GOLDHAMER v. NAGODE (September 2, 2010)

Don Goldhamer and Robin Schirmer participated in a peaceful demonstration near a military recruitment booth during the Taste of Chicago festival in the summer of 2006. They expressed their opposition to military recruitment by handing out fliers and speaking to passers-by. The police asked them to relocate to a designated area. When they refused, the police ordered them to leave. Again they refused. They were arrested and charged with a city ordinance violation. The ordinance makes it unlawful to fail to disperse when ordered to do so -- but only in a situation where "three or more persons are committing acts of disorderly conduct in the immediate vicinity, which acts are likely to cause substantial harm.” A state court ultimately dismissed the charges for failure to prosecute. Goldhamer and Schirmer brought suit under § 1983, alleging that the ordinance was facially invalid under the First Amendment and that it was unconstitutionally vague. They sought an injunction and damages. Judge Grady (N.D. Ill.) granted plaintiffs summary judgment on liability and permanently enjoined enforcement of the ordinance. The City appeals.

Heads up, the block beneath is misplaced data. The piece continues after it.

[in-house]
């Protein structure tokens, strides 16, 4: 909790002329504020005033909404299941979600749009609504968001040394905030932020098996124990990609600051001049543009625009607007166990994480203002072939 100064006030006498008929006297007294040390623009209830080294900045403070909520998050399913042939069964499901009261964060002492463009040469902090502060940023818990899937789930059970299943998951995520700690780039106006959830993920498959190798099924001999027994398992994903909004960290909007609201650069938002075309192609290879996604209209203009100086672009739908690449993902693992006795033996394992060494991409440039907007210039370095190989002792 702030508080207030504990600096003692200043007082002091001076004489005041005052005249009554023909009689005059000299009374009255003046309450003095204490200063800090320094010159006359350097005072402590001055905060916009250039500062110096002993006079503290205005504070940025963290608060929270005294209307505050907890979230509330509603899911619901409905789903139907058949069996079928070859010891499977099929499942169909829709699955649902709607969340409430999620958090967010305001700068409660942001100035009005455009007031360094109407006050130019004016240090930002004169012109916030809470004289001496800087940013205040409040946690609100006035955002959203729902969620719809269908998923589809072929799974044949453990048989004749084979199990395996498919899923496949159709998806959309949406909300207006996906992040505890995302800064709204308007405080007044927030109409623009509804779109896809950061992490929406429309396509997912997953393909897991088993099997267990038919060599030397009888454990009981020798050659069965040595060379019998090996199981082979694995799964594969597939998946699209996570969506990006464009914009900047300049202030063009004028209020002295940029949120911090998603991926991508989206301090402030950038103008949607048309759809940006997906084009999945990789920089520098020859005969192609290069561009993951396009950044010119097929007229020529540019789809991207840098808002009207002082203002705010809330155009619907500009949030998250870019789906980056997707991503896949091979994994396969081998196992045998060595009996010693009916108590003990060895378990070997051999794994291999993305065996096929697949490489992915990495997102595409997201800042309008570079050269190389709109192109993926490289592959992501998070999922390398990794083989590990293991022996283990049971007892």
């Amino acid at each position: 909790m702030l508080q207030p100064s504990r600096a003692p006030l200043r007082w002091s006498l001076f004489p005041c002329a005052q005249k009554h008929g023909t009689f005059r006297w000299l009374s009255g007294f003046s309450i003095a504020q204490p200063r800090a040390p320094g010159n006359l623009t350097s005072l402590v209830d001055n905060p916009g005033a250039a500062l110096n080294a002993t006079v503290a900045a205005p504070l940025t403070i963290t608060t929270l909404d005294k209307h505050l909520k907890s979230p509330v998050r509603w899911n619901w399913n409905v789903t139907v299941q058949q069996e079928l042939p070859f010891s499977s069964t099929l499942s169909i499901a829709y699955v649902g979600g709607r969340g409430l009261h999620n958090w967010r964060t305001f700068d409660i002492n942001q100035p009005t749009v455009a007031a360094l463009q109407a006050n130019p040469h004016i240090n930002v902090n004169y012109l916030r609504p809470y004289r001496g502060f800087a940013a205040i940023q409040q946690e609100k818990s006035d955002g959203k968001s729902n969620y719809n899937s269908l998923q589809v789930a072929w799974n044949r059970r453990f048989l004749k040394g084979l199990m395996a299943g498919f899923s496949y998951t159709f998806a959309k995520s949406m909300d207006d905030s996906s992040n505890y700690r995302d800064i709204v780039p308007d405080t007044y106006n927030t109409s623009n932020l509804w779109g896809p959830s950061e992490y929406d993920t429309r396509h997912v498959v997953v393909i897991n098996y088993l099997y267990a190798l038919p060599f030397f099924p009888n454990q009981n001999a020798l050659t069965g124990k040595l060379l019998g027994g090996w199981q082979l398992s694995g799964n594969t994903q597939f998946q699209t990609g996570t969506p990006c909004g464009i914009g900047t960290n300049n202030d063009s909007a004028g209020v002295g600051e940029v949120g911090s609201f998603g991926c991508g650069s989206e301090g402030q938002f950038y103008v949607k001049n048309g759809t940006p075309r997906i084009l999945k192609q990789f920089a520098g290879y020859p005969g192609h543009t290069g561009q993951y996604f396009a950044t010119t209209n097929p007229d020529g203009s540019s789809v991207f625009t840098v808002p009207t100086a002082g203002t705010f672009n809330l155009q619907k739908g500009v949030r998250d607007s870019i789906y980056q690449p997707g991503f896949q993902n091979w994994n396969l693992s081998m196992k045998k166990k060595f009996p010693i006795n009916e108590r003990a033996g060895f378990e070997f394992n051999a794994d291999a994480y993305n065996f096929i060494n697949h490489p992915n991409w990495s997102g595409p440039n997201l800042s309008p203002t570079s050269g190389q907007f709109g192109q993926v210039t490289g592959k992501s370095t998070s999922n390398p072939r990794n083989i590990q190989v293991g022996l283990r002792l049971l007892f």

In their opinion, Chief Judge Easterbrook and Judges Bauer and Hamilton vacated and remanded. The Court first noted that, although the district court had not disposed of all claims, it had limited appellate jurisdiction under § 1292(a)(1). Before reaching the merits, the Court addressed the plaintiffs' standing on their request for injunctive relief. Among other things, they must show that a favorable decision from the court will prevent or redress the injury. The Court found that element absent. There is no evidence in the record of any disorderly conduct in their vicinity -- an essential element of the offense for which they were arrested. Given that their conduct was clearly outside the scope of the ordinance, the requested injunction is unlikely to prevent future injury. The Court concluded that this misuse of the ordinance by the Chicago police does not provide a basis on which a federal court should examine the constitutionality of the law. The Court added that plaintiffs of course have standing to challenge their arrest and seek money damages.